|Please note: Artists not classified as American in our database may have limited biographical data
compared to the extensive information about American artists.|
Achille Lega trained at a very early age in Florence basing his style
on late Macchioli artists, and around 1914 he studied in the atelier of
Lodovico Tommasi. When he left the Accademia di Belle Arti, he became
involved in the magazine Lacerba and, in 1916, he joined the Futurist
movement and started to frequent the Giubbe Rosse caffé. In 1917 he
painted Ritratto della madre (Portrait of my Mother), which shows the
influence of the painting of Boccioni, and Vibrazioni atmosferiche di
un aeroplano in volo (Atmospheric vibrations of a plane in flight), one
of the first examples of paintings of airplanes.
In 1922, he prepared his first personal exhibition held at the
Gonnelli Gallery in Florence. In this period he joined the circle of
20th century Tuscan artists, specializing in landscape painting. He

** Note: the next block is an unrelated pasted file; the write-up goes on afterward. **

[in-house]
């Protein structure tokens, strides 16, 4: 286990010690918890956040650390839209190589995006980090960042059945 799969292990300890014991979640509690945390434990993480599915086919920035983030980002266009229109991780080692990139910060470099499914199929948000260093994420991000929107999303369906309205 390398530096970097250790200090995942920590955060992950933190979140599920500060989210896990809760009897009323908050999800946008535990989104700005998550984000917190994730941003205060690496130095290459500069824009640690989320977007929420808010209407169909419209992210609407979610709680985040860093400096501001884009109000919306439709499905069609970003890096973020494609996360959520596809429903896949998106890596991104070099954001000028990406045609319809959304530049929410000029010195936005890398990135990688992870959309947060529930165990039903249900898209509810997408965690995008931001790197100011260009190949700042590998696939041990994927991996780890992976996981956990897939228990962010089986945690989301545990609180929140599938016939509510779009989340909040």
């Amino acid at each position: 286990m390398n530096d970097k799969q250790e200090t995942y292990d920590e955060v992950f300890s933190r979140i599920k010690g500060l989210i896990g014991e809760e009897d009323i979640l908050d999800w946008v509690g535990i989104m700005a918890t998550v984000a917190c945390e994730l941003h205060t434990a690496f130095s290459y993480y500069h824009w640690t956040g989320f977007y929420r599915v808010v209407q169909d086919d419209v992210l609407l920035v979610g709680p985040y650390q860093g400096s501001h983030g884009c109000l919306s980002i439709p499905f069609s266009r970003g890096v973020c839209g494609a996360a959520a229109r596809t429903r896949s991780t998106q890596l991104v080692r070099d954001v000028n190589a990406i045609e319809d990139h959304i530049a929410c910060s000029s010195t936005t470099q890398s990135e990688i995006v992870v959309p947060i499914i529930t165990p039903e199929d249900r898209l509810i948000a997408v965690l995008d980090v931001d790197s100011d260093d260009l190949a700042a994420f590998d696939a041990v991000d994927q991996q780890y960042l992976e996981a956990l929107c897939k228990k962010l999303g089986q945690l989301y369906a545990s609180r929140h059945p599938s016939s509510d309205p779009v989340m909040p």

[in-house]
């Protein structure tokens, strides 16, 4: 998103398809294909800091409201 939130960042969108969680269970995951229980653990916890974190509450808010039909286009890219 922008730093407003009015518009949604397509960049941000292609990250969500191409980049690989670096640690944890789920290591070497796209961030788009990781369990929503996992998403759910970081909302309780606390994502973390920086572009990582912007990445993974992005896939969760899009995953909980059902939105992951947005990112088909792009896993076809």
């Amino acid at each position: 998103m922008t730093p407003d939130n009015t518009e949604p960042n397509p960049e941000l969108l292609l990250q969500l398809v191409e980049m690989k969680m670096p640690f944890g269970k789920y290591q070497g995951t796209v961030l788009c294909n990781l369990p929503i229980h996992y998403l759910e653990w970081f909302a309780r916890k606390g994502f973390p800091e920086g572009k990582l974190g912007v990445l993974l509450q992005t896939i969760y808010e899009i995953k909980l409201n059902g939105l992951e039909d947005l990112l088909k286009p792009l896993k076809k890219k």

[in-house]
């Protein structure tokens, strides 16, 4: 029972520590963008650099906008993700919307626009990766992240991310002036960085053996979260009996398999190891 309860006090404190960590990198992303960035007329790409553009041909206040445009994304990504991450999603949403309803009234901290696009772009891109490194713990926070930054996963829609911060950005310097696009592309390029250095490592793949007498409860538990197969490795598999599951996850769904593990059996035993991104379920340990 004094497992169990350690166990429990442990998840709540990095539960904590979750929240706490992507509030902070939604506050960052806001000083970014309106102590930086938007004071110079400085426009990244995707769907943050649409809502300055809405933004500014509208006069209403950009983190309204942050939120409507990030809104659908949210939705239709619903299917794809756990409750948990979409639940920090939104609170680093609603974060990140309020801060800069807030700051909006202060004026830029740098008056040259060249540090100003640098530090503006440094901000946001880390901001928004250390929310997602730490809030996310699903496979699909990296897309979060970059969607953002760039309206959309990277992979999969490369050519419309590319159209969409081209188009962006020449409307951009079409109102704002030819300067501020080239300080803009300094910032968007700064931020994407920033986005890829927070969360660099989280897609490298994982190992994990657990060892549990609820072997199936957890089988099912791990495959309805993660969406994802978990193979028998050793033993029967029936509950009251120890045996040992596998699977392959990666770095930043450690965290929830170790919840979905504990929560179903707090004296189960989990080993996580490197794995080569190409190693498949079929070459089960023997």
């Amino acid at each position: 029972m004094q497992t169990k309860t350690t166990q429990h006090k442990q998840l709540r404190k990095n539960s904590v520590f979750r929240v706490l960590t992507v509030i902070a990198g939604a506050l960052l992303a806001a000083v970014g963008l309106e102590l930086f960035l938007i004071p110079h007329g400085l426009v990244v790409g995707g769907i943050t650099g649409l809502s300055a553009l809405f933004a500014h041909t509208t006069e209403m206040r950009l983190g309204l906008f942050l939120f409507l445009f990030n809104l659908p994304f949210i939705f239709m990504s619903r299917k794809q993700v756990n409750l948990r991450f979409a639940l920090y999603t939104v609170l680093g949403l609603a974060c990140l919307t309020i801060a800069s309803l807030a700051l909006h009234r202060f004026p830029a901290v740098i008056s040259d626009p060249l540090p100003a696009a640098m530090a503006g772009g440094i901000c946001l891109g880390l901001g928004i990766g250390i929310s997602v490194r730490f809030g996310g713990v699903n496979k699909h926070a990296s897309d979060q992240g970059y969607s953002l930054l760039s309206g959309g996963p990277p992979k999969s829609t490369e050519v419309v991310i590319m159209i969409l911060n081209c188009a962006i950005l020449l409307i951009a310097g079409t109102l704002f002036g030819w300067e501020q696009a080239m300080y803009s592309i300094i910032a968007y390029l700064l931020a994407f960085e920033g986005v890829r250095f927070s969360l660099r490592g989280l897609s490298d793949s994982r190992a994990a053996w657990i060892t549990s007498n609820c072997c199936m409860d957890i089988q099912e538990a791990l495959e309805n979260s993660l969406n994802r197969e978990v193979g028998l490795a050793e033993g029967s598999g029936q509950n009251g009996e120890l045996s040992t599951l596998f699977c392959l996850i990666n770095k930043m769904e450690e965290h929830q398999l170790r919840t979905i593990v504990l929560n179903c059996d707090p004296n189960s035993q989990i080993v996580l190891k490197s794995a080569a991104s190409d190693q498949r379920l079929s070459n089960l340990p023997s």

contributed drawings and articles on art for the magazine Il Selvaggio,
and in 1926 and 1929, took part in 20th-century exhibitions in Milan.
In 1928, 1930 and 1932 he exhibited at the Venice Biennale with works
such as Natura morta (Still Life), Piano del Mugnone (The Mugnone
Plain) L’Arno (The River Arno), La fornace (The Kiln), Libeccio
(The South-West Wind), Marina, and Giornata di settembre (Day in
September). At the same time he was working on woodcuts and lithographs.
In 1934, five days after his death, Florence paid tribute to Lega with
an exhibition opened with a speech by Romano Romanelli. In 1948 he was
given a retrospective exhibition at the Venice Biennial.
Galleria d'Arte Bacci di Capaci, Luca
Written by Gioela Massagli, Translated by Catherine Biggerstaff